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Back To School Tip For Parents: Talk With Your Kids About Drinking and Drugs

Don't let schedules and long to-do lists get in the way of a good talk.

As children think about heading back to school, many are worried about social anxiety and peer pressure, according to experts from the Governor's Prevention Partnership, which is offering parents tips on how to ease stress on children as the school year starts. 

Catherine Barden, the coalition coordinator for the Madison Alcohol and Drug Education coalition, agreed, and said the end of summer is great time to make sure the lines of communication are open when it comes to issues like drug use and alcohol.

She also noted that "parents can include more than just mom and dad."

"It's grandparents, aunts and uncles, close family friends, mentors and other caring adults," she said.

Barden offered the following tips about communicating with your kids about drugs and alcohol:

  1. Clearly communicate the risks of drug/alcohol use
  2. Let your kids know you disapprove of any drug/alcohol use — teens who believe their parents will be upset if they try marijuana are 44 percent less likely to do so
  3. Use “teachable moments” to raise drug/alcohol issues
  4. Frequently talk and listen to your kids about how things are going in their lives

"Even if you used in the past, don’t be afraid to talk!" Barden said. "Remember, you do matter: Kids who learn a lot about the risks of drugs at home are significantly less likely to use drugs."

Barden said a recent MTV survey showed that almost half of all kids name a parent as their hero.

She also offered the following six tips for monitoring your children as they head back to school:

  1. Know who your child is with
  2. Know what they’re doing
  3. Know where your child will be
  4. Know when your child is expected home
  5. Know who your teen’s friends are — communicate with their parents
  6. Establish and enforce rules — including a clear “no use” policy.

Here is the information provided by the Governor's Prevention Partnership:

Children and parents can face many challenges as the transition to back-to-school takes place. Oftentimes, the new school year can mean heightened stress for children as they adjust to new friends, new teachers, a return to homework, and new and harder classes.  Getting back into the swing of things can be tough, even for the most resilient kids and parents.  Many parents, with busy work schedules and never-ending to-do lists, end up not finding the time to talk to their children about the upcoming school year and how to deal with the challenges they may be facing.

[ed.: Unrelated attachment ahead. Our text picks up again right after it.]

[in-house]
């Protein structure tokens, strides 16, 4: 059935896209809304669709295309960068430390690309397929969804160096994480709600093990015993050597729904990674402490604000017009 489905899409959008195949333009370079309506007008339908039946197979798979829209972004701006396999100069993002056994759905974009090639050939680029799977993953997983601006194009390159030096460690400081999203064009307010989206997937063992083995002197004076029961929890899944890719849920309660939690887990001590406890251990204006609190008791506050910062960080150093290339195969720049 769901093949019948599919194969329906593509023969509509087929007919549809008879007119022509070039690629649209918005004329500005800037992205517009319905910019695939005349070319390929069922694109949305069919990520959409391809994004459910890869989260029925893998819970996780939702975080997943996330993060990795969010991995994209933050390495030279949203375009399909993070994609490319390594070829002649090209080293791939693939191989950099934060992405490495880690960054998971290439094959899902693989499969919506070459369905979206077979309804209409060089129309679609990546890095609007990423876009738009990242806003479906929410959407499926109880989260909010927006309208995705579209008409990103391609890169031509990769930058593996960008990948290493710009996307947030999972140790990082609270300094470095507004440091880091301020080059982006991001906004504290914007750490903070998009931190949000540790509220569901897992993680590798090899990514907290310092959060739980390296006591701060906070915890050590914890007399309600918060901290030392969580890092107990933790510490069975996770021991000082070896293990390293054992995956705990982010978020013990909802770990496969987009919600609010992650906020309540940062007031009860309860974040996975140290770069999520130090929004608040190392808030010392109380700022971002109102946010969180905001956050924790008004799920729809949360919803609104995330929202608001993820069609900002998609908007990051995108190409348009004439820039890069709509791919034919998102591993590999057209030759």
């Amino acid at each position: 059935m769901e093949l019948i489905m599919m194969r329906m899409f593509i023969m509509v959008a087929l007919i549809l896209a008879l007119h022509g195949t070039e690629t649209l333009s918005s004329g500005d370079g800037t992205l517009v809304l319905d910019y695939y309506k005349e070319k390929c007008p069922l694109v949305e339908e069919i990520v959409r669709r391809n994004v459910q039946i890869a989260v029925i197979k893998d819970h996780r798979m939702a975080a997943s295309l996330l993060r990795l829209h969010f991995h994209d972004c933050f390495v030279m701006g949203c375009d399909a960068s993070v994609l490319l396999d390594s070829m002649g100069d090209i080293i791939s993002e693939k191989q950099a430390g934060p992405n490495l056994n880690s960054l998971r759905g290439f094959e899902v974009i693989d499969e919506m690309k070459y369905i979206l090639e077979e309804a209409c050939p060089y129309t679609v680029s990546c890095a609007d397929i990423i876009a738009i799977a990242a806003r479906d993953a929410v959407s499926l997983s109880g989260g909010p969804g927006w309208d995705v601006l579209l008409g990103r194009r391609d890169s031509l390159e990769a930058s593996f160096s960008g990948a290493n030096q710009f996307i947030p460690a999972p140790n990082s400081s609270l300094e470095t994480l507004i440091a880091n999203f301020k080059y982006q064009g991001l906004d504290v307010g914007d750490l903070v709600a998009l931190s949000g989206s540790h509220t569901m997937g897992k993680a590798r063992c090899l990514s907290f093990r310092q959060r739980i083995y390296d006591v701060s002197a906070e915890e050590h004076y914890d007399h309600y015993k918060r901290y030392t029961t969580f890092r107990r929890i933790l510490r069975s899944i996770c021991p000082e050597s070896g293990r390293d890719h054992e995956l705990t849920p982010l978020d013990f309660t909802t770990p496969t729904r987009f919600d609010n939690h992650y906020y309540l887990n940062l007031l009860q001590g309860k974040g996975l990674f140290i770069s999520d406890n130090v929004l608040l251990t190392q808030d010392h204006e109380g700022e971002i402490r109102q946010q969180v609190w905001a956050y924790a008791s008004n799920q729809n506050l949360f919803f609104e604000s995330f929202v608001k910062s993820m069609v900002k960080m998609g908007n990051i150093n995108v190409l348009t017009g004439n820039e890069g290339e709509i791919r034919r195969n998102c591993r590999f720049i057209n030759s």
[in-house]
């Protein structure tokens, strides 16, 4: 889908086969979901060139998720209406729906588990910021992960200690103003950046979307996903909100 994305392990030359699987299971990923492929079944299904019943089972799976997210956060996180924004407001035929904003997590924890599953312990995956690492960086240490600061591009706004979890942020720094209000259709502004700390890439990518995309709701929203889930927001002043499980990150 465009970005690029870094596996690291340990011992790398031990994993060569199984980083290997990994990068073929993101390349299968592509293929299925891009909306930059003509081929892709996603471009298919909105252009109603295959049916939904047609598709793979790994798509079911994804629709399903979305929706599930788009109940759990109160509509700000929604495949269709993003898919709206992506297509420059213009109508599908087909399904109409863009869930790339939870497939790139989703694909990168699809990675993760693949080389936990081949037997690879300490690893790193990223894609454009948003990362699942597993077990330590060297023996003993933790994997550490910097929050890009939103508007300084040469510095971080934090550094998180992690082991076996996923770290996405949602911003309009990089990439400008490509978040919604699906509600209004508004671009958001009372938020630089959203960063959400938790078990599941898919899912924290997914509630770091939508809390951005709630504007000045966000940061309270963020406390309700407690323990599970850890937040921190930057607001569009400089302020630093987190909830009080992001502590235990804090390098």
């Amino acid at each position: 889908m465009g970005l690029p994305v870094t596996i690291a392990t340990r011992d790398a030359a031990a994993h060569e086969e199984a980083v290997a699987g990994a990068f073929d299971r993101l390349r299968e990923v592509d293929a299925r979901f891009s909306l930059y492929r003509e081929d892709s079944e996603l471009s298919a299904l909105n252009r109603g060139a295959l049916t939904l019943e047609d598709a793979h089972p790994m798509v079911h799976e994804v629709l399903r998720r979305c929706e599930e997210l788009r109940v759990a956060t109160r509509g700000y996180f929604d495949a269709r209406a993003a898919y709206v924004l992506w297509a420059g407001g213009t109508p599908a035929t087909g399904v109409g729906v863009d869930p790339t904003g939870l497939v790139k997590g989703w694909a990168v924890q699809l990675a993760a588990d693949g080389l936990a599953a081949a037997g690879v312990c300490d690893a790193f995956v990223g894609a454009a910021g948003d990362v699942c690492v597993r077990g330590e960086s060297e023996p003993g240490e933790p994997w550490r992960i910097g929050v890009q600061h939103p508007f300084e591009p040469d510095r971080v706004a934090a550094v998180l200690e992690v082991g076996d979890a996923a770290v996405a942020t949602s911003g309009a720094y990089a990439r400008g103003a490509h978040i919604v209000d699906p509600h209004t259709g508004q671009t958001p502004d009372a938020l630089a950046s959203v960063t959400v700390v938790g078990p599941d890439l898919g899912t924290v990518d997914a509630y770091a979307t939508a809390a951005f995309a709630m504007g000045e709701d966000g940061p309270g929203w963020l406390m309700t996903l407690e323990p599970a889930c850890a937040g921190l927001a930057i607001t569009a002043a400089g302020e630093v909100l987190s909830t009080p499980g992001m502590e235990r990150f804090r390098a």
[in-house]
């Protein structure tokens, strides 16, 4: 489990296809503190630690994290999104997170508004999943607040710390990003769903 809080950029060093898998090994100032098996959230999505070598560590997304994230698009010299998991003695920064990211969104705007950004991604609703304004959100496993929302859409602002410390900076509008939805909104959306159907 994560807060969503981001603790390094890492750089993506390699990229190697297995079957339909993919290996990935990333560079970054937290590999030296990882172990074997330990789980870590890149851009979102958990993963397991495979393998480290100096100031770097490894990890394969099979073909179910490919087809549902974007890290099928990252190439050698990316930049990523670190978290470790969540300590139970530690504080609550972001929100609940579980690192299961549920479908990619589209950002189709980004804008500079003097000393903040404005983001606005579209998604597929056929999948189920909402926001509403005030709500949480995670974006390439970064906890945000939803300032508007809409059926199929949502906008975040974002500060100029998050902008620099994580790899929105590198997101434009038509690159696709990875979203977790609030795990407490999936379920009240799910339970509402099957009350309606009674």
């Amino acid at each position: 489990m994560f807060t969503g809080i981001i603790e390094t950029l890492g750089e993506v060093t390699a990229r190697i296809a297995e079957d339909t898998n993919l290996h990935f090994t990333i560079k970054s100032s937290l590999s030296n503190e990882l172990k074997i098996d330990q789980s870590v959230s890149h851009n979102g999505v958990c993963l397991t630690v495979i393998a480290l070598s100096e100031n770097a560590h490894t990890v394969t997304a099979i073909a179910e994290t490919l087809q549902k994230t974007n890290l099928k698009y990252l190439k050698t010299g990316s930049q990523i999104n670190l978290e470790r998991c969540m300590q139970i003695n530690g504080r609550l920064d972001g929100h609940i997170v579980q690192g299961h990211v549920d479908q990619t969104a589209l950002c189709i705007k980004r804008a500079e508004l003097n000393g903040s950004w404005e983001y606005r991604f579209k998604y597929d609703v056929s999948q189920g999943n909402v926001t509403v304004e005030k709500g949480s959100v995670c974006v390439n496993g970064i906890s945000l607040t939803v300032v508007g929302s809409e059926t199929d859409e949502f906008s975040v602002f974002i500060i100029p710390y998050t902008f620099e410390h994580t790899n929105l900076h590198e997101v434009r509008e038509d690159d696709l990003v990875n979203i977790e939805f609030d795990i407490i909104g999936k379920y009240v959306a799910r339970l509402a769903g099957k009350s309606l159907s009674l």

"It is crucial for parents to make time to talk with their children everyday after school to really get in touch with them," said Jill K. Spineti, President and CEO of The Governor's Prevention Partnership.  "Opening up that line of communication with a child is essential to making sure they are dealing with their stress in a safe and healthy way and for building a trusting relationship so they can turn to their parents when there is a problem. There's no doubt that children who are supported by caring parents and adults are more likely to succeed."

Heading back-to-school can be a particularly stressful time for many young people, and social anxiety and peer pressure are at the top of the list for youths' concerns.  According to a 2011 national study conducted by The National Center on Addiction and Substance Abuse at Columbia University (CASA), when teens ages 12-17 were asked, "What is the most important problem facing people your age?", 24 percent of the teens responded drugs (including tobacco and alcohol) and 24 percent of teens responded social pressures, making them the two highest concerns of the surveyed teens. 

To help with these important issues and to ensure that youth stay safe, successful and drug-free, The Governor's Prevention Partnership is offering tips to parents and caregivers to make the transition of back to school a stress-free one.